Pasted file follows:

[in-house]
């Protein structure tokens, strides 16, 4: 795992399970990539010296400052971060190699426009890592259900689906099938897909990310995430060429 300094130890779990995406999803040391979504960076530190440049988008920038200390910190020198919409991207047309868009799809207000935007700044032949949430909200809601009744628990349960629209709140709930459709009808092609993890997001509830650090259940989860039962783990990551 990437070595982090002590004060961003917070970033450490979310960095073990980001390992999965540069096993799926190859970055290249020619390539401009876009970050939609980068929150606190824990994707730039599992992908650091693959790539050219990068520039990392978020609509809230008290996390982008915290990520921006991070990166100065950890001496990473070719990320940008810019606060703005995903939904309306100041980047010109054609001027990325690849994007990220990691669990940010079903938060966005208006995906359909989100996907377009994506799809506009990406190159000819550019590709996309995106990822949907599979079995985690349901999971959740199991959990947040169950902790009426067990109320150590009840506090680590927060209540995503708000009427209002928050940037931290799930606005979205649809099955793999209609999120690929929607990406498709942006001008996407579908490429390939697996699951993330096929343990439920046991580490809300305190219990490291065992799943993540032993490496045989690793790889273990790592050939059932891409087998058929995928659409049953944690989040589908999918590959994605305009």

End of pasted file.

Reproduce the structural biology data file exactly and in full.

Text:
[in-house]
């Protein structure tokens, strides 16, 4: 795992399970990539010296400052971060190699426009890592259900689906099938897909990310995430060429 300094130890779990995406999803040391979504960076530190440049988008920038200390910190020198919409991207047309868009799809207000935007700044032949949430909200809601009744628990349960629209709140709930459709009808092609993890997001509830650090259940989860039962783990990551 990437070595982090002590004060961003917070970033450490979310960095073990980001390992999965540069096993799926190859970055290249020619390539401009876009970050939609980068929150606190824990994707730039599992992908650091693959790539050219990068520039990392978020609509809230008290996390982008915290990520921006991070990166100065950890001496990473070719990320940008810019606060703005995903939904309306100041980047010109054609001027990325690849994007990220990691669990940010079903938060966005208006995906359909989100996907377009994506799809506009990406190159000819550019590709996309995106990822949907599979079995985690349901999971959740199991959990947040169950902790009426067990109320150590009840506090680590927060209540995503708000009427209002928050940037931290799930606005979205649809099955793999209609999120690929929607990406498709942006001008996407579908490429390939697996699951993330096929343990439920046991580490809300305190219990490291065992799943993540032993490496045989690793790889273990790592050939059932891409087998058929995928659409049953944690989040589908999918590959994605305009």